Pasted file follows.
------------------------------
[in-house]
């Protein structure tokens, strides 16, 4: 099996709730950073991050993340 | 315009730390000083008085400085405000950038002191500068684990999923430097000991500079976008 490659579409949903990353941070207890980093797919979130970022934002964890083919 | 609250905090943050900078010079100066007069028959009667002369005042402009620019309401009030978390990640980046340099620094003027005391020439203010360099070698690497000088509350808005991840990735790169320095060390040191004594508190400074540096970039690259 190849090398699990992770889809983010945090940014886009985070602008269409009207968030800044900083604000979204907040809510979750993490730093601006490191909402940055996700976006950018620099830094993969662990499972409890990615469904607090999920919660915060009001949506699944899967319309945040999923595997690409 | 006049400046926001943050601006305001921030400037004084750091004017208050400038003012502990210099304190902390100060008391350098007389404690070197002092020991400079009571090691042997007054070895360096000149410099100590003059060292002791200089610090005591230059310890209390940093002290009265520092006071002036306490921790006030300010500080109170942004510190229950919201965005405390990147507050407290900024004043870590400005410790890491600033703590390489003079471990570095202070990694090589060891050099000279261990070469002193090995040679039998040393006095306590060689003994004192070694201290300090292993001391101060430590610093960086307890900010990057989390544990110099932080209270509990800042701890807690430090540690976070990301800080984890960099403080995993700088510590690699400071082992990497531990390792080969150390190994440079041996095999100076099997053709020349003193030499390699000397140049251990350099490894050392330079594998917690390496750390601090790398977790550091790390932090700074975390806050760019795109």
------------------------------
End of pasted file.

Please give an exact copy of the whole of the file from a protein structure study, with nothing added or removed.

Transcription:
[in-house]
């Protein structure tokens, strides 16, 4: 099996709730950073991050993340 | 315009730390000083008085400085405000950038002191500068684990999923430097000991500079976008 490659579409949903990353941070207890980093797919979130970022934002964890083919 | 609250905090943050900078010079100066007069028959009667002369005042402009620019309401009030978390990640980046340099620094003027005391020439203010360099070698690497000088509350808005991840990735790169320095060390040191004594508190400074540096970039690259 190849090398699990992770889809983010945090940014886009985070602008269409009207968030800044900083604000979204907040809510979750993490730093601006490191909402940055996700976006950018620099830094993969662990499972409890990615469904607090999920919660915060009001949506699944899967319309945040999923595997690409 | 006049400046926001943050601006305001921030400037004084750091004017208050400038003012502990210099304190902390100060008391350098007389404690070197002092020991400079009571090691042997007054070895360096000149410099100590003059060292002791200089610090005591230059310890209390940093002290009265520092006071002036306490921790006030300010500080109170942004510190229950919201965005405390990147507050407290900024004043870590400005410790890491600033703590390489003079471990570095202070990694090589060891050099000279261990070469002193090995040679039998040393006095306590060689003994004192070694201290300090292993001391101060430590610093960086307890900010990057989390544990110099932080209270509990800042701890807690430090540690976070990301800080984890960099403080995993700088510590690699400071082992990497531990390792080969150390190994440079041996095999100076099997053709020349003193030499390699000397140049251990350099490894050392330079594998917690390496750390601090790398977790550091790390932090700074975390806050760019795109």